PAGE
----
37. The door stabilizer of claim 36, wherein the engaging member includes an engaging roller rotatably connected to said vertically disposed supporting member.

38. The door stabilizer of claim 25, wherein the body includes a substantially C-shaped bracket and the engaging member includes an engaging roller, said engaging roller defining an aperture extending therethrough.

39. The door stabilizer of claim 38, wherein the C-shaped bracket includes a side wall, a top wall connected to and extending transversely from an upper end of the side wall and a bottom wall connected to and extending transversely from a lower end of the side wall.

40. The door stabilizer of claim 39, wherein the top and bottom walls of the C-shaped bracket each define an aperture which are aligned with the aperture defined by the engaging roller.

41. The door stabilizer of claim 40, which includes means for rotatably securing the engaging roller between the top and bottom walls of the C-shaped bracket.

42. The door stabilizer of claim 25, wherein the body is adjustable relative to the frame.

43. The door stabilizer of claim 42, which includes an adjustment mechanism attached to said body.

44. The door stabilizer of claim 42, wherein the adjustment mechanism includes a biasing adjusting member.

45. The door stabilizer of claim 42, wherein the engaging member moveable relative to the body and the adjustment mechanism is positioned in the body between one end of the body and the engaging member.

46. The door stabilizer of claim 25, wherein the engaging member is adjustable relative to the body.

47. The door stabilizer of claim 46, which includes an adjustment mechanism attached to said engaging member.

48. The door stabilizer of claim 47, wherein the adjustment mechanism includes a biasing adjusting member.

49. In a railroad car having a frame, a door movably connected to the frame, a door stabilizer mounted to the frame for engaging the door to reduce the horizontal movement of the door during movement of the railroad car, the improvement being in the door stabilizer which comprises: a body mountable to said frame adjacent to the door when the door is in a closed position; and an engaging member connected to said body, said engaging member engaging the door when the door is in the closed position.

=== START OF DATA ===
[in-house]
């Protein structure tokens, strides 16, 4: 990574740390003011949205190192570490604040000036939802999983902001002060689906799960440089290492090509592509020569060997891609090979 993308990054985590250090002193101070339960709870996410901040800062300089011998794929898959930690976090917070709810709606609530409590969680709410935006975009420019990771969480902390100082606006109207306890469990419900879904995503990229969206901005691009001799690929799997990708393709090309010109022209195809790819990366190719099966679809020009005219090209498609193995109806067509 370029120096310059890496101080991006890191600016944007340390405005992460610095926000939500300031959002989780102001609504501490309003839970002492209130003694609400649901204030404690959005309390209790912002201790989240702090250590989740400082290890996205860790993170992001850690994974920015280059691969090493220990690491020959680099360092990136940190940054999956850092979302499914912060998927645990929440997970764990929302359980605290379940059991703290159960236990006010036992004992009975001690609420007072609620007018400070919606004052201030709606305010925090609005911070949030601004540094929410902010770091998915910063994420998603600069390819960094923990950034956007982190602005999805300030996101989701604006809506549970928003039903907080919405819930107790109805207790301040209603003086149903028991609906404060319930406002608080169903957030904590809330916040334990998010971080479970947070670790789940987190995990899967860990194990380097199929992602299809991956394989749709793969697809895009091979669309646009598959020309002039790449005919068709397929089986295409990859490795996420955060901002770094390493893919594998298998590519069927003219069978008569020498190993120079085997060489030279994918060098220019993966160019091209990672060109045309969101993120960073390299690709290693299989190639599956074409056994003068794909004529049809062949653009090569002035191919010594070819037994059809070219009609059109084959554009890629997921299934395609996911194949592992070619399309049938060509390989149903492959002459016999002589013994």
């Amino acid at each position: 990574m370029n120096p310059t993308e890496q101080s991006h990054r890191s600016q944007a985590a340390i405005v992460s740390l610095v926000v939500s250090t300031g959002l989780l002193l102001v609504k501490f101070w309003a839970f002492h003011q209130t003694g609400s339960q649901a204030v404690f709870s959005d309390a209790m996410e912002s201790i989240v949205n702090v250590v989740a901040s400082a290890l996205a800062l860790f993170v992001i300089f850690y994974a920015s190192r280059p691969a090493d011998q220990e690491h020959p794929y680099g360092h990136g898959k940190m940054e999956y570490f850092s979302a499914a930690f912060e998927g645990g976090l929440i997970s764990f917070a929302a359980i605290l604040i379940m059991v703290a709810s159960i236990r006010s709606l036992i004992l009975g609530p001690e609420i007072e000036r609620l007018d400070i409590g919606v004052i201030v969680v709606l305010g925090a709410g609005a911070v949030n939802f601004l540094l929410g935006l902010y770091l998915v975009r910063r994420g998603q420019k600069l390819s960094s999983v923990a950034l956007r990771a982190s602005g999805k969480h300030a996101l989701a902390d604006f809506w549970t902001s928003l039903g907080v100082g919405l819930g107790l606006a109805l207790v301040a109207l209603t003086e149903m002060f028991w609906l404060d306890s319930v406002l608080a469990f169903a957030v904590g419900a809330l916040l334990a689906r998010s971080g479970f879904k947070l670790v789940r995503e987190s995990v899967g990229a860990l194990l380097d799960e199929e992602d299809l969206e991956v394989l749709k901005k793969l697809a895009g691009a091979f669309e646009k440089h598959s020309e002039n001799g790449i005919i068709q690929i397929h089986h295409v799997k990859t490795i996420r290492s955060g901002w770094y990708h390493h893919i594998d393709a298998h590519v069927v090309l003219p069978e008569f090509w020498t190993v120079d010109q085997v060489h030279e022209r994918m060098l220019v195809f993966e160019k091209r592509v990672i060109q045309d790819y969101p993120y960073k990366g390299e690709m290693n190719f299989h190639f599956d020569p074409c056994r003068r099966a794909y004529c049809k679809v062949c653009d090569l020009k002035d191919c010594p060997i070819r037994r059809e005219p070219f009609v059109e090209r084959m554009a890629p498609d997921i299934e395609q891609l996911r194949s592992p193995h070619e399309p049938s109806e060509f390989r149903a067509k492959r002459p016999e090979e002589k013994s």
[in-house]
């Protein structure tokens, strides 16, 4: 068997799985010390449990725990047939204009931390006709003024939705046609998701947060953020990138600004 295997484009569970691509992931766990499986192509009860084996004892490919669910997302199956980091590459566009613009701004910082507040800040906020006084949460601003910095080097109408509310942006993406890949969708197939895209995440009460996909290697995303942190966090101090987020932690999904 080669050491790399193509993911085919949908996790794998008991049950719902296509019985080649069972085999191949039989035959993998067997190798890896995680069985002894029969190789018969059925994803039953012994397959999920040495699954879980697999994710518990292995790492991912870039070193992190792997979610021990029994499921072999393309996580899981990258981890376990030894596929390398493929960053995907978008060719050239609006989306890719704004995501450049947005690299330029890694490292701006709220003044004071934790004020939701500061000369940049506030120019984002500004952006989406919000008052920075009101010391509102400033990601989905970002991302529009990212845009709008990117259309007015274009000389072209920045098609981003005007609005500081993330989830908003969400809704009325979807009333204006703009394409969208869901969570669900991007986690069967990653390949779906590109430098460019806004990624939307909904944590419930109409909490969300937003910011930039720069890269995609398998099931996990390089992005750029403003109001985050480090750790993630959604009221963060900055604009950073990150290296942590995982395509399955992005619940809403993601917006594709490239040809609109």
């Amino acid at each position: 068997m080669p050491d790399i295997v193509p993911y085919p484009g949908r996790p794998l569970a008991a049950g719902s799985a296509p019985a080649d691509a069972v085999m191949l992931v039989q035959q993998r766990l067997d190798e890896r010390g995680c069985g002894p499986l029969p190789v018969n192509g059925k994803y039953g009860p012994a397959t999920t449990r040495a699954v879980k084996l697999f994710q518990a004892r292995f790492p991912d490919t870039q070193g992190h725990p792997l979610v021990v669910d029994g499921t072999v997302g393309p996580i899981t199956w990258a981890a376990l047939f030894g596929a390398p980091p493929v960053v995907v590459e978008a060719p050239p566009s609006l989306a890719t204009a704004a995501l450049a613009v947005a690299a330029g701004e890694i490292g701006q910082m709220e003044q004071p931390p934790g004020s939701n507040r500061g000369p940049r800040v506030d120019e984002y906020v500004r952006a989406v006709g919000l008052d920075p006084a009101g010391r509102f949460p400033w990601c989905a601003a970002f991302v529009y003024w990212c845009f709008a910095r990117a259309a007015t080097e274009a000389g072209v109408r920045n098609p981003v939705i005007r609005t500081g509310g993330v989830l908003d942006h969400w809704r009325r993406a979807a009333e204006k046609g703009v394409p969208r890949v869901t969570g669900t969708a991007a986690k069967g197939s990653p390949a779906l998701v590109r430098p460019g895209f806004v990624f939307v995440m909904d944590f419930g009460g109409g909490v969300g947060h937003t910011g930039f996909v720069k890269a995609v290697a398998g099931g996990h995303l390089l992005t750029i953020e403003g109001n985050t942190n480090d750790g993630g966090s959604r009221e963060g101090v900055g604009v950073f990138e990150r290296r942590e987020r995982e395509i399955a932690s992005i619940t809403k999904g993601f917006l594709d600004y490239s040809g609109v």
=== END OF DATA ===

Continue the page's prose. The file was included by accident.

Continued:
50. The door stabilizer of claim 49, wherein the body includes a mounting member and a supporting member integrally connected to and extending transversely from said mounting member.

51. The door stabilizer of claim 50, which includes a support plate extending substantially horizontally from the supporting member.

52. The door stabilizer of claim 51, wherein the support plate includes a central section attached to the supporting member and two angled shoulder sections, each of said shoulder sections extending from said central section.

53. The door stabilizer of claim 49, wherein the engaging member includes a pad attached to the body.

54. The door stabilizer of claim 49, wherein the engaging member includes a polymer material.

55. The door stabilizer of claim 54, wherein the polymer material is ultra-high molecular weight polyethylene.

56. The door stabilizer of claim 49, wherein the engaging member includes a roller attached to the body.

57. The door stabilizer of claim 49, wherein the body includes a substantially horizontally disposed curved shape and the engaging member includes a substantially horizontally disposed curved shape.

58. The door stabilizer of claim 49, wherein the body includes a substantially horizontally disposed curved shape and the engaging member includes a substantially horizontally disposed curved shape, and wherein the engaging member substantially encapsulates said body.

59. The door stabilizer of claim 58, wherein the engaging member is removable from the body for replacement.